When the receiver of goods or services creates a Tax Invoice
Normally the supplier of goods or services has an obligation to prepare and issue a tax invoice to the customer (“recipient”).
However there are occasions which are provided for in the GST rules when the recipient is permitted to create a valid tax invoice. Such an invoice is called the Recipient Created Tax Invoice (“RTCI”).
Tax office approval of RCTI
Essentially an RCTI can only be issued in circumstances which have Tax Office approval. The circumstances are typically those in which for commercial or practical reasons it is appropriate for the recipient of a supply to calculate and/or issue an invoice. Government grants and trade-in contracts are typical RTCI examples.
Tax Ruling GSTR 2000/10 provides situations where sales can be invoiced using RCTIs.
- certain supplies of agricultural products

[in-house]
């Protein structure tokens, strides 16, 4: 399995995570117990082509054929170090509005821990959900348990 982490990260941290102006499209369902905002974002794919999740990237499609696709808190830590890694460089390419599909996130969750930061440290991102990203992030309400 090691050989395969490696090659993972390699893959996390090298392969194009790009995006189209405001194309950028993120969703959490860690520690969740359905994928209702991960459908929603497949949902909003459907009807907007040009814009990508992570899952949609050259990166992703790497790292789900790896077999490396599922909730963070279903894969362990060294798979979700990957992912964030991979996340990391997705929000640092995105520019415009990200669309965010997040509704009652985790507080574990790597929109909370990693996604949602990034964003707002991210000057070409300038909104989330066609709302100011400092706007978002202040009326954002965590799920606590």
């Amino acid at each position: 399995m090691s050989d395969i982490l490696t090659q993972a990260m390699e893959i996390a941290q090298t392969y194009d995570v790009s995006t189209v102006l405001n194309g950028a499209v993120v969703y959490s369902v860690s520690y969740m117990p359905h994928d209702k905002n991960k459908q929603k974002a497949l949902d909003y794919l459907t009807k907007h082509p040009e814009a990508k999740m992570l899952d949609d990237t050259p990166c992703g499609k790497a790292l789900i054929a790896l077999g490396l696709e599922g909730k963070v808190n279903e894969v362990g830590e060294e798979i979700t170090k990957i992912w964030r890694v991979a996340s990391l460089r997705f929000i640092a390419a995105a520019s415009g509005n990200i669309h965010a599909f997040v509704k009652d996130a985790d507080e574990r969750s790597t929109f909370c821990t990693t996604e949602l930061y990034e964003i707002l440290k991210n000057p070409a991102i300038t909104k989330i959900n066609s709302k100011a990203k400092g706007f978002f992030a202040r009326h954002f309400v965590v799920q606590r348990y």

- supplies made to registered Government related entities
- supplies to registered recipients with turnover of at least $20 million
- a specific situation for research grants
The Tax Office can be requested to determine other situations where RCTIs can be used – see contact details from the ATO link below.
Essential preconditions for the issue of an RCTI
- the purchaser and the seller are both registered for GST
- there is a current written sales agreement, or terms are embedded in the invoice (see the ATO-sourced template below, for example)
- the type of sale is covered by an ATO determination
- Macquarie University – Office of Financial Services
- GSTR 2000/10 – Goods and services tax: recipient created tax invoices
- GST Determination for RCTI – update 28 Sept 2016: Australian Financial Services Licensees and their Representatives
- GST Determination for RCTI – update 28 Sept 2016: Government Undercover Agents
- GST Determination for RCTI – update 28 Sept 2016: Reverse Charged Supplies
- GST Determination for RCTI – update 28 Sept 2016: Recyclers
- GST Determination for RCTI – update 28 Sept 2016: Research Grants
- ATO – free invoice template – Nat 73657
This page was last modified 2018-12-06